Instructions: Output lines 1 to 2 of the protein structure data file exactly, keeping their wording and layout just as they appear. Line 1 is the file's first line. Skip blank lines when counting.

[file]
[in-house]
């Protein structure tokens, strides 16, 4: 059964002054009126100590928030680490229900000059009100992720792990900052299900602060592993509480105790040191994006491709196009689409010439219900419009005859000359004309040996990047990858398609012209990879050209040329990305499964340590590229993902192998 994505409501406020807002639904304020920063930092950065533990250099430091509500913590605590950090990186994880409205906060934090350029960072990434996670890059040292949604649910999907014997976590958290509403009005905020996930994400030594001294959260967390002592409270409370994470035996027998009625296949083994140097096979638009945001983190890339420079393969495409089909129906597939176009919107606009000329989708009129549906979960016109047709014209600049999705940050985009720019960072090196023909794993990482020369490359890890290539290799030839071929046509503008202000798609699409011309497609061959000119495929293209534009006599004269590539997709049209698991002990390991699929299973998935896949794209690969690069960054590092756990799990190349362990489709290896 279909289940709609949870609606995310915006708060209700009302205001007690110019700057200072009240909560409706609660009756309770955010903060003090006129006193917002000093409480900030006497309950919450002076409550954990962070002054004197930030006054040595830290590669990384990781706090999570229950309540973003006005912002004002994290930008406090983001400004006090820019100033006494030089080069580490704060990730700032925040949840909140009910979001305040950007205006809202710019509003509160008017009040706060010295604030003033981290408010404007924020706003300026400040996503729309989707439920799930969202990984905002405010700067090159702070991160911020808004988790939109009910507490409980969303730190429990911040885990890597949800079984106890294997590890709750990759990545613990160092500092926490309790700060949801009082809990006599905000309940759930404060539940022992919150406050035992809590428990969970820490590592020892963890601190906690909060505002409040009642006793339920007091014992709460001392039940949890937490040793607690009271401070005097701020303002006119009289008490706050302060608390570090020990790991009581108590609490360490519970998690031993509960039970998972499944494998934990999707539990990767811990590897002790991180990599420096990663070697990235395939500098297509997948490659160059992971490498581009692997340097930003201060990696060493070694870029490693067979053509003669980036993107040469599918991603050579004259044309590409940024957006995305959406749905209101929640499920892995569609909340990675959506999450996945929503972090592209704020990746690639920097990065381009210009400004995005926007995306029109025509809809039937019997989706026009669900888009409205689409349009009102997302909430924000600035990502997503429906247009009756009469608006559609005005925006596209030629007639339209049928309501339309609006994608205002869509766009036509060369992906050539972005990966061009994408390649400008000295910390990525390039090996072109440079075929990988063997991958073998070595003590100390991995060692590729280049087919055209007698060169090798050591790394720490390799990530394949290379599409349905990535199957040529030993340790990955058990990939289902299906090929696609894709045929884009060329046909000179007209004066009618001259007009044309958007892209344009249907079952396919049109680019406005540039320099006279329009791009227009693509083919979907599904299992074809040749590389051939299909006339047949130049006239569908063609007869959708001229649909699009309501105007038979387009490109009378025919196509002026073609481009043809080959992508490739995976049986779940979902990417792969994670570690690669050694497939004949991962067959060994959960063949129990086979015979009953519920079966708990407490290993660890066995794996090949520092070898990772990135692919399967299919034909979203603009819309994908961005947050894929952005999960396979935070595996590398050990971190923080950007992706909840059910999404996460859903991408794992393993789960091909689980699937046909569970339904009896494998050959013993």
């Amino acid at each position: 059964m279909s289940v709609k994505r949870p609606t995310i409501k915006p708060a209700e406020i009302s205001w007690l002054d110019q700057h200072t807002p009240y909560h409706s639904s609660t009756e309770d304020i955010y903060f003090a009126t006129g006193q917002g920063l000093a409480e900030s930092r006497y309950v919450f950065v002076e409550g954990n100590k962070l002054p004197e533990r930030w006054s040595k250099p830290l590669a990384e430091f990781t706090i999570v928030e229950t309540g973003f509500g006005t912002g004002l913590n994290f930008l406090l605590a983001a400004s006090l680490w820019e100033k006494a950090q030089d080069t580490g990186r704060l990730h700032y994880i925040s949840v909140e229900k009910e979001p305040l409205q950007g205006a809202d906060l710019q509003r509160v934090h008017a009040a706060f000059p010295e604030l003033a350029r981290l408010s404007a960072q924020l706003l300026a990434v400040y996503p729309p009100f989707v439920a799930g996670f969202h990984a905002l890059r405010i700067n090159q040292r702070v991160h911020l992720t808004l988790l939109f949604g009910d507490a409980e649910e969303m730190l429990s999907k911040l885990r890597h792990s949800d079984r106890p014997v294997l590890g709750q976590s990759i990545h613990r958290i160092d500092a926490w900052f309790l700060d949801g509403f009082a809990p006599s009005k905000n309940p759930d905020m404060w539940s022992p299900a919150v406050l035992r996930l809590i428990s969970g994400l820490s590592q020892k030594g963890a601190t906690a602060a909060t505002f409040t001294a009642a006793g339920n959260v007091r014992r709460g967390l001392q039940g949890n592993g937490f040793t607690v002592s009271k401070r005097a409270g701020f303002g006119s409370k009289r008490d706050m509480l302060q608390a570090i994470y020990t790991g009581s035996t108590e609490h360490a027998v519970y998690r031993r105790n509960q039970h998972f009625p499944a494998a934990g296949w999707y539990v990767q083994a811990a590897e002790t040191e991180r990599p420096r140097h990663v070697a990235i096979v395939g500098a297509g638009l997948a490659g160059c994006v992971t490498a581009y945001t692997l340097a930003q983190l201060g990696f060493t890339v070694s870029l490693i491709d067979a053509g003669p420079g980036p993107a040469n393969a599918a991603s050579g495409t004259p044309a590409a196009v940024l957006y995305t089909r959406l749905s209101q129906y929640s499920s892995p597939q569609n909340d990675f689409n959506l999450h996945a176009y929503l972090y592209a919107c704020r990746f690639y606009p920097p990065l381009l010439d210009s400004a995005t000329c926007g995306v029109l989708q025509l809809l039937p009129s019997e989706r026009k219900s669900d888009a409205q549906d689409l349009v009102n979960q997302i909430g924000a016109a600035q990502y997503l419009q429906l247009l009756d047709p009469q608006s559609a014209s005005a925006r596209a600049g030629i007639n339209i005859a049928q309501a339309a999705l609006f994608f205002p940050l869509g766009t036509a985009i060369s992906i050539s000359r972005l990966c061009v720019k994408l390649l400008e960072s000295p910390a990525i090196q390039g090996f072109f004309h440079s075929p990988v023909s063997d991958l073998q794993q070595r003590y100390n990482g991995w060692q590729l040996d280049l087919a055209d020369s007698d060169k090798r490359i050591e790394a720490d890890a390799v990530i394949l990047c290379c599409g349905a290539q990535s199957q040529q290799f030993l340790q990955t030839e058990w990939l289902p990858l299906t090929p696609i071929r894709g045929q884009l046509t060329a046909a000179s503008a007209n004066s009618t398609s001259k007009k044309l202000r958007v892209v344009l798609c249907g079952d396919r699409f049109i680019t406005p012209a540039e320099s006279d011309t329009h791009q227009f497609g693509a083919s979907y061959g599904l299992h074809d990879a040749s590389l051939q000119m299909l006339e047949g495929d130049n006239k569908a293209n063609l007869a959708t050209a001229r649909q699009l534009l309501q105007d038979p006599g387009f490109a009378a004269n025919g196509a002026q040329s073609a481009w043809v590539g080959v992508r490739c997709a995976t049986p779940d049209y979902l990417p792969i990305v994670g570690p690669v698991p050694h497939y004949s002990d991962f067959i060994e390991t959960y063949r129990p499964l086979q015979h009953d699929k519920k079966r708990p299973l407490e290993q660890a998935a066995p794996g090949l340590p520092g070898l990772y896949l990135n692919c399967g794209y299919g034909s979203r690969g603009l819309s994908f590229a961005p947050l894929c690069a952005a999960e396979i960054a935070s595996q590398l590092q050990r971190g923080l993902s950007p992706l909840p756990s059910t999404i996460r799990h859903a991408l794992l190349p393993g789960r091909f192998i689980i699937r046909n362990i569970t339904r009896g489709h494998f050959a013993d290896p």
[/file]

[in-house]
């Protein structure tokens, strides 16, 4: 059964002054009126100590928030680490229900000059009100992720792990900052299900602060592993509480105790040191994006491709196009689409010439219900419009005859000359004309040996990047990858398609012209990879050209040329990305499964340590590229993902192998 994505409501406020807002639904304020920063930092950065533990250099430091509500913590605590950090990186994880409205906060934090350029960072990434996670890059040292949604649910999907014997976590958290509403009005905020996930994400030594001294959260967390002592409270409370994470035996027998009625296949083994140097096979638009945001983190890339420079393969495409089909129906597939176009919107606009000329989708009129549906979960016109047709014209600049999705940050985009720019960072090196023909794993990482020369490359890890290539290799030839071929046509503008202000798609699409011309497609061959000119495929293209534009006599004269590539997709049209698991002990390991699929299973998935896949794209690969690069960054590092756990799990190349362990489709290896 279909289940709609949870609606995310915006708060209700009302205001007690110019700057200072009240909560409706609660009756309770955010903060003090006129006193917002000093409480900030006497309950919450002076409550954990962070002054004197930030006054040595830290590669990384990781706090999570229950309540973003006005912002004002994290930008406090983001400004006090820019100033006494030089080069580490704060990730700032925040949840909140009910979001305040950007205006809202710019509003509160008017009040706060010295604030003033981290408010404007924020706003300026400040996503729309989707439920799930969202990984905002405010700067090159702070991160911020808004988790939109009910507490409980969303730190429990911040885990890597949800079984106890294997590890709750990759990545613990160092500092926490309790700060949801009082809990006599905000309940759930404060539940022992919150406050035992809590428990969970820490590592020892963890601190906690909060505002409040009642006793339920007091014992709460001392039940949890937490040793607690009271401070005097701020303002006119009289008490706050302060608390570090020990790991009581108590609490360490519970998690031993509960039970998972499944494998934990999707539990990767811990590897002790991180990599420096990663070697990235395939500098297509997948490659160059992971490498581009692997340097930003201060990696060493070694870029490693067979053509003669980036993107040469599918991603050579004259044309590409940024957006995305959406749905209101929640499920892995569609909340990675959506999450996945929503972090592209704020990746690639920097990065381009210009400004995005926007995306029109025509809809039937019997989706026009669900888009409205689409349009009102997302909430924000600035990502997503429906247009009756009469608006559609005005925006596209030629007639339209049928309501339309609006994608205002869509766009036509060369992906050539972005990966061009994408390649400008000295910390990525390039090996072109440079075929990988063997991958073998070595003590100390991995060692590729280049087919055209007698060169090798050591790394720490390799990530394949290379599409349905990535199957040529030993340790990955058990990939289902299906090929696609894709045929884009060329046909000179007209004066009618001259007009044309958007892209344009249907079952396919049109680019406005540039320099006279329009791009227009693509083919979907599904299992074809040749590389051939299909006339047949130049006239569908063609007869959708001229649909699009309501105007038979387009490109009378025919196509002026073609481009043809080959992508490739995976049986779940979902990417792969994670570690690669050694497939004949991962067959060994959960063949129990086979015979009953519920079966708990407490290993660890066995794996090949520092070898990772990135692919399967299919034909979203603009819309994908961005947050894929952005999960396979935070595996590398050990971190923080950007992706909840059910999404996460859903991408794992393993789960091909689980699937046909569970339904009896494998050959013993």